“We decided to build a rifle that delivered the same accuracy that the 10 and 110 BA were famous for, but at a manageable weight, with a modern chassis and attractive price,” said J.J. Reich, communications manager for Savage Arms.
The new rifle is called the Savage BA Stealth. In the short action it has the 10 designation and in the long action it has the 110 designation. I first saw that gun at the 2016 SHOT Show where the company had a Model 10 BA Stealth in 6.5 Creedmoor set up for long-range shooting at Media Day. It was already dialed in and I was hitting a steel target at 850 yards right from the first shot. In fact, it was too easy and got a little boring, so I moved on after a few shots. But, the rifle was very interesting and I asked Reich to make sure I got one to try when they were in production.
Fast-forward to early summer and I now have one of the new Stealth rifles in my hands. It’s in 6.5 Creedmoor, of course. The gun will be offered as the Model 10 Stealth short-action in 6.5 Creedmoor and .308 Win. The .308 Win. is clearly aimed at the Law Enforcement market with a short 20-inch barrel, but the 6.5 Creedmoor has a 24-inch barrel and is out-of-the-box-ready for long-range shooting. Savage also will offer a long action Model 110 Stealth option in .300 Win. Mag. and .338 Lapua Mag. For those shooters who want to go past 1,000 yards, these cartridges carry the freight better. I have shot out to 1,800 yards with the Lapua and nothing matches it for ultra-long range performance.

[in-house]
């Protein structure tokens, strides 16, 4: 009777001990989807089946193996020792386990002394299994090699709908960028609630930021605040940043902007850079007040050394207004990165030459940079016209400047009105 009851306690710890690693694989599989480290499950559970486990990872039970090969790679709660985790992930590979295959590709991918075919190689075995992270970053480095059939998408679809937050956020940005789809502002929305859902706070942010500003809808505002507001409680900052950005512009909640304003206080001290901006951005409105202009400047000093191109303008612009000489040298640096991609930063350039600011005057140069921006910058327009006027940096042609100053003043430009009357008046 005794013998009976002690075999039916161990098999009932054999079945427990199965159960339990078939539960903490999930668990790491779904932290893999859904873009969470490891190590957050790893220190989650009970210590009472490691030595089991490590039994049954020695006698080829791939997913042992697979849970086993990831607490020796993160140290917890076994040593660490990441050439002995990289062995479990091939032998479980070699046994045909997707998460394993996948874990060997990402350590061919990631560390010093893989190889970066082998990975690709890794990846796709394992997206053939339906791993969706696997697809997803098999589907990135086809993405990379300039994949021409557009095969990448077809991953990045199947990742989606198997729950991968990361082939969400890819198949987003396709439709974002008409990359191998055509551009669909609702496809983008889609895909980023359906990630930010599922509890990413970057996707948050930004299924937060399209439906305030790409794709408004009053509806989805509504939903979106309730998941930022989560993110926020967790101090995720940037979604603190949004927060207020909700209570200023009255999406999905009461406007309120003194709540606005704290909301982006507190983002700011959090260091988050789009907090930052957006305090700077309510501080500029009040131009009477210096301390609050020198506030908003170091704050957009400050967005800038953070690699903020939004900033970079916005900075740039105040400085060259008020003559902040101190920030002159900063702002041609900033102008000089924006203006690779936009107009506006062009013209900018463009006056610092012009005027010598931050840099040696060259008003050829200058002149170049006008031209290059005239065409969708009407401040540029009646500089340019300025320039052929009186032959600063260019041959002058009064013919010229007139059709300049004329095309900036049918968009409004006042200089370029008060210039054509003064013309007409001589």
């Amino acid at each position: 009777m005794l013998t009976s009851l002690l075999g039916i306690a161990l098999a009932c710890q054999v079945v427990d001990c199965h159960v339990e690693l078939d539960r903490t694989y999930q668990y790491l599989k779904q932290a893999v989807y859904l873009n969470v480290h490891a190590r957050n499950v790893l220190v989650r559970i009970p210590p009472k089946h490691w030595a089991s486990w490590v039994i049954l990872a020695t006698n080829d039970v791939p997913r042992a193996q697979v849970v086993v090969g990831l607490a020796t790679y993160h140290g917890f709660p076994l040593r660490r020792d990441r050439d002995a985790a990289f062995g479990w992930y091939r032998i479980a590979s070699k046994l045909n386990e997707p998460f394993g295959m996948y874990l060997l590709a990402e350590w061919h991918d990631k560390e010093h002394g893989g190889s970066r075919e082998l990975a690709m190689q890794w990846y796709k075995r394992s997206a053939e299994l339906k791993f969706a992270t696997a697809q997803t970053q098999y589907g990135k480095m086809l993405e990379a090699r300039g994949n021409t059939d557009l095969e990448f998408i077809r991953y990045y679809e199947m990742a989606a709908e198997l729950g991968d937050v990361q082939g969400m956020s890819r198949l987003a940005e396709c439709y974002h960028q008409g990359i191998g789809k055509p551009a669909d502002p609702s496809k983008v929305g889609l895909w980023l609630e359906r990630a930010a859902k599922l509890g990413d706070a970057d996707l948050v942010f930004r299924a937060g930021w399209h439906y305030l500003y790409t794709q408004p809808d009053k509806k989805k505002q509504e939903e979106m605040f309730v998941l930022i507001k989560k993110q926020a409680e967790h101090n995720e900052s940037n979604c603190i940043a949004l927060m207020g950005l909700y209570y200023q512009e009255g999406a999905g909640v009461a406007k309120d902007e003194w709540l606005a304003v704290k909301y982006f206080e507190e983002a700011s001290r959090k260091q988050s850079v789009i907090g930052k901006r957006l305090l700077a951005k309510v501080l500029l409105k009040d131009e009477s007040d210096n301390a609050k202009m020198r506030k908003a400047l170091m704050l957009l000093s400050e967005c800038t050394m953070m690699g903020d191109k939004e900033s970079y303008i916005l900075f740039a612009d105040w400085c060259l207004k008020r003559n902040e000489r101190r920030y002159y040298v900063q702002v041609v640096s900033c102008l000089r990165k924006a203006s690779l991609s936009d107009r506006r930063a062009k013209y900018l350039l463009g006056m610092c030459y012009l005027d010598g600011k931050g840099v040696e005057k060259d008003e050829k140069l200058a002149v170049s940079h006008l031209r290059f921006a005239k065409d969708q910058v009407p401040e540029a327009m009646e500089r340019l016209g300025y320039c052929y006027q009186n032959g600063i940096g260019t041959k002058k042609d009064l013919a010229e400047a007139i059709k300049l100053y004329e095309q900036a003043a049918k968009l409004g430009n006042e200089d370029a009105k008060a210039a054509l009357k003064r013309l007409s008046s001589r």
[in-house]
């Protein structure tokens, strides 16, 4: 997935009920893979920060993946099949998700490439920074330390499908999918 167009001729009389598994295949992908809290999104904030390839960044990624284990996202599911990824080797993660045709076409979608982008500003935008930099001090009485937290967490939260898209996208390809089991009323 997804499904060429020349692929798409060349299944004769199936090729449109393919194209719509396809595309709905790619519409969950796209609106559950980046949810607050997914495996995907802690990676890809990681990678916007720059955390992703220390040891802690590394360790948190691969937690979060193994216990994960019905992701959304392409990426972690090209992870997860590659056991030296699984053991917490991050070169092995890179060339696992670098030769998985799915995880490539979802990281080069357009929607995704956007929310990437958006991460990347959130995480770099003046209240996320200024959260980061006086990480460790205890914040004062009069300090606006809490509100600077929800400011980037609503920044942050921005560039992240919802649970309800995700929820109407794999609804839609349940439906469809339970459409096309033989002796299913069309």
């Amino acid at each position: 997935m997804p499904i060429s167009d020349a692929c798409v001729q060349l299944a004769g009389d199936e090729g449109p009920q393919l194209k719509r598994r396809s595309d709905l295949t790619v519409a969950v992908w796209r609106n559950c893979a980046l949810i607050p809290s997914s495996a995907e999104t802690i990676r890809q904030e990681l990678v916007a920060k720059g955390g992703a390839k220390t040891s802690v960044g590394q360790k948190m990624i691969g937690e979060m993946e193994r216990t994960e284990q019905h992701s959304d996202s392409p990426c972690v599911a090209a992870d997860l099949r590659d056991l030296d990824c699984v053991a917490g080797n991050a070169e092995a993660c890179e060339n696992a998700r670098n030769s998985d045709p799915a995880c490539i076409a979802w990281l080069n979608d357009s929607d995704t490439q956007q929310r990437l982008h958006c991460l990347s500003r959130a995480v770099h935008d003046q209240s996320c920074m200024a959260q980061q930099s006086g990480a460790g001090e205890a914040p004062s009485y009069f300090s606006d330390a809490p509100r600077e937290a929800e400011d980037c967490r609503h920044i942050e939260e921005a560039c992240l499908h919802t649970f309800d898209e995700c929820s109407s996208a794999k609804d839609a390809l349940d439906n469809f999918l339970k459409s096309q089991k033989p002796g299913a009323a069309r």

That said, in my never-humble opinion, the 6.5 Creedmoor is going to dominate sales, at least until the 6 mm Creedmoor hits dealers’ shelves. Its mild recoil and outstanding accuracy out to 1,000 yards and beyond makes it the obvious choice. Besides, as Chris Hodgdon noted, it’s the hottest long-range rifle cartridge on the market right now. So, I asked for my test gun to be in established 6.5 Creedmoor.